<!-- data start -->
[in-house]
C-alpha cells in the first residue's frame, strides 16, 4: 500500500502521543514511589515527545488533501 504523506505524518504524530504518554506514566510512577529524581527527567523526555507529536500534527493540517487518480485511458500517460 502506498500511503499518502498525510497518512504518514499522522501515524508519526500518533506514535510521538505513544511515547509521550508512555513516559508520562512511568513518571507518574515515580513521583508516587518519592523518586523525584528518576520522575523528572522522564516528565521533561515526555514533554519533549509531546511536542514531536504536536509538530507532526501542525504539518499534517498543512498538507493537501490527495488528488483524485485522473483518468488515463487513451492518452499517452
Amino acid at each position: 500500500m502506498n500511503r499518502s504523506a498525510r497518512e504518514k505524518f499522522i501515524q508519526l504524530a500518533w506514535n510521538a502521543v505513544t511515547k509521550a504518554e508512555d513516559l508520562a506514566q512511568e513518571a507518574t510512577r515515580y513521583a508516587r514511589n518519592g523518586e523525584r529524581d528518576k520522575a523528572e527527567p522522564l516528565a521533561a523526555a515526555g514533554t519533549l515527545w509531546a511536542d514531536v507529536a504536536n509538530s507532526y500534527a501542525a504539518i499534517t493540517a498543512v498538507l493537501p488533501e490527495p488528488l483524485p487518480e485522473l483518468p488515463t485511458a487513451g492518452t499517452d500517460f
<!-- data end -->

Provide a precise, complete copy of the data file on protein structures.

[in-house]
C-alpha cells in the first residue's frame, strides 16, 4: 500500500502521543514511589515527545488533501 504523506505524518504524530504518554506514566510512577529524581527527567523526555507529536500534527493540517487518480485511458500517460 502506498500511503499518502498525510497518512504518514499522522501515524508519526500518533506514535510521538505513544511515547509521550508512555513516559508520562512511568513518571507518574515515580513521583508516587518519592523518586523525584528518576520522575523528572522522564516528565521533561515526555514533554519533549509531546511536542514531536504536536509538530507532526501542525504539518499534517498543512498538507493537501490527495488528488483524485485522473483518468488515463487513451492518452499517452
Amino acid at each position: 500500500m502506498n500511503r499518502s504523506a498525510r497518512e504518514k505524518f499522522i501515524q508519526l504524530a500518533w506514535n510521538a502521543v505513544t511515547k509521550a504518554e508512555d513516559l508520562a506514566q512511568e513518571a507518574t510512577r515515580y513521583a508516587r514511589n518519592g523518586e523525584r529524581d528518576k520522575a523528572e527527567p522522564l516528565a521533561a523526555a515526555g514533554t519533549l515527545w509531546a511536542d514531536v507529536a504536536n509538530s507532526y500534527a501542525a504539518i499534517t493540517a498543512v498538507l493537501p488533501e490527495p488528488l483524485p487518480e485522473l483518468p488515463t485511458a487513451g492518452t499517452d500517460f